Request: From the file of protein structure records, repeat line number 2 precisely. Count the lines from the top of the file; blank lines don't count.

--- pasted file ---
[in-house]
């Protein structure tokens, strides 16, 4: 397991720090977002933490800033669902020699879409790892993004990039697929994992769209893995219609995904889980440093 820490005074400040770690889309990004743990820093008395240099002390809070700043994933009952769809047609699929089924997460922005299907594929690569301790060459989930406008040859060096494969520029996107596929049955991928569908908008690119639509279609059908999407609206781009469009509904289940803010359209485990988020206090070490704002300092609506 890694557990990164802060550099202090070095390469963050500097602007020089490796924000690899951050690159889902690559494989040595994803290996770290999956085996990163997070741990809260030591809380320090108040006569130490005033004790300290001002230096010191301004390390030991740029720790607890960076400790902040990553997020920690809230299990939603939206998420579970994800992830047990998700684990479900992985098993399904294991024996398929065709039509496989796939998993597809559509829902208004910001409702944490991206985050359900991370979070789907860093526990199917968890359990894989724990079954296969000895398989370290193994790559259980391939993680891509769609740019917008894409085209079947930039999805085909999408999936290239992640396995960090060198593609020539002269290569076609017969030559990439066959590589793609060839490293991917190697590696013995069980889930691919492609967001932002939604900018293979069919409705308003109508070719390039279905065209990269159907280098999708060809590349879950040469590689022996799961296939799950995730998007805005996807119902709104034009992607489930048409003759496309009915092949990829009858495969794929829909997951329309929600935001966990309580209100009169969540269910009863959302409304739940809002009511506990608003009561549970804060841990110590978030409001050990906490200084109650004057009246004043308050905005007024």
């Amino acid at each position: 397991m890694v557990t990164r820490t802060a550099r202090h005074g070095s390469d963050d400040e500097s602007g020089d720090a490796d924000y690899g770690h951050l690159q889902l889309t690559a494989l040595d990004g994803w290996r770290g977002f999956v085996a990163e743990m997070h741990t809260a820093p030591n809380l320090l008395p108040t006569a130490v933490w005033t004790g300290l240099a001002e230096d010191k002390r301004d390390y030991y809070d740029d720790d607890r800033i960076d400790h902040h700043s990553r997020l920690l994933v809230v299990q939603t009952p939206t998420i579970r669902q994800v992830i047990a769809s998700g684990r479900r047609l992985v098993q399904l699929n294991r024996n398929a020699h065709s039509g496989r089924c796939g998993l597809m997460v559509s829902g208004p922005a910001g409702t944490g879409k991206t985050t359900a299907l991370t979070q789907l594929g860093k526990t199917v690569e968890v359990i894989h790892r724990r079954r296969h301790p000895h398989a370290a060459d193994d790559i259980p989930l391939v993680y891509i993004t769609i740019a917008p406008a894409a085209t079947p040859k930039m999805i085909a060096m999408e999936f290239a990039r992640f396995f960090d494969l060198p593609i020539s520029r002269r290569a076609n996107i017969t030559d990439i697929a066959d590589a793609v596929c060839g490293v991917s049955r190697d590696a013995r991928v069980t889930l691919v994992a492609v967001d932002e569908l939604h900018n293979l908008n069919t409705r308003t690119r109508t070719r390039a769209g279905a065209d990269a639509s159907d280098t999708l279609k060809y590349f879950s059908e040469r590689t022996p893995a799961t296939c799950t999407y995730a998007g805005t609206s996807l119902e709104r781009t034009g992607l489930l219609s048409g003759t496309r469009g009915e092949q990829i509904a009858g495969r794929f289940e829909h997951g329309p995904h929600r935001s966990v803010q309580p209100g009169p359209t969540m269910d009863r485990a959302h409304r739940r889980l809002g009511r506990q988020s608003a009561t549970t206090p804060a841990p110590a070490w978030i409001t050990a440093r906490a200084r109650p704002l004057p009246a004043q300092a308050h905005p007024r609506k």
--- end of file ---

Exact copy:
């Protein structure tokens, strides 16, 4: 397991720090977002933490800033669902020699879409790892993004990039697929994992769209893995219609995904889980440093 820490005074400040770690889309990004743990820093008395240099002390809070700043994933009952769809047609699929089924997460922005299907594929690569301790060459989930406008040859060096494969520029996107596929049955991928569908908008690119639509279609059908999407609206781009469009509904289940803010359209485990988020206090070490704002300092609506 890694557990990164802060550099202090070095390469963050500097602007020089490796924000690899951050690159889902690559494989040595994803290996770290999956085996990163997070741990809260030591809380320090108040006569130490005033004790300290001002230096010191301004390390030991740029720790607890960076400790902040990553997020920690809230299990939603939206998420579970994800992830047990998700684990479900992985098993399904294991024996398929065709039509496989796939998993597809559509829902208004910001409702944490991206985050359900991370979070789907860093526990199917968890359990894989724990079954296969000895398989370290193994790559259980391939993680891509769609740019917008894409085209079947930039999805085909999408999936290239992640396995960090060198593609020539002269290569076609017969030559990439066959590589793609060839490293991917190697590696013995069980889930691919492609967001932002939604900018293979069919409705308003109508070719390039279905065209990269159907280098999708060809590349879950040469590689022996799961296939799950995730998007805005996807119902709104034009992607489930048409003759496309009915092949990829009858495969794929829909997951329309929600935001966990309580209100009169969540269910009863959302409304739940809002009511506990608003009561549970804060841990110590978030409001050990906490200084109650004057009246004043308050905005007024």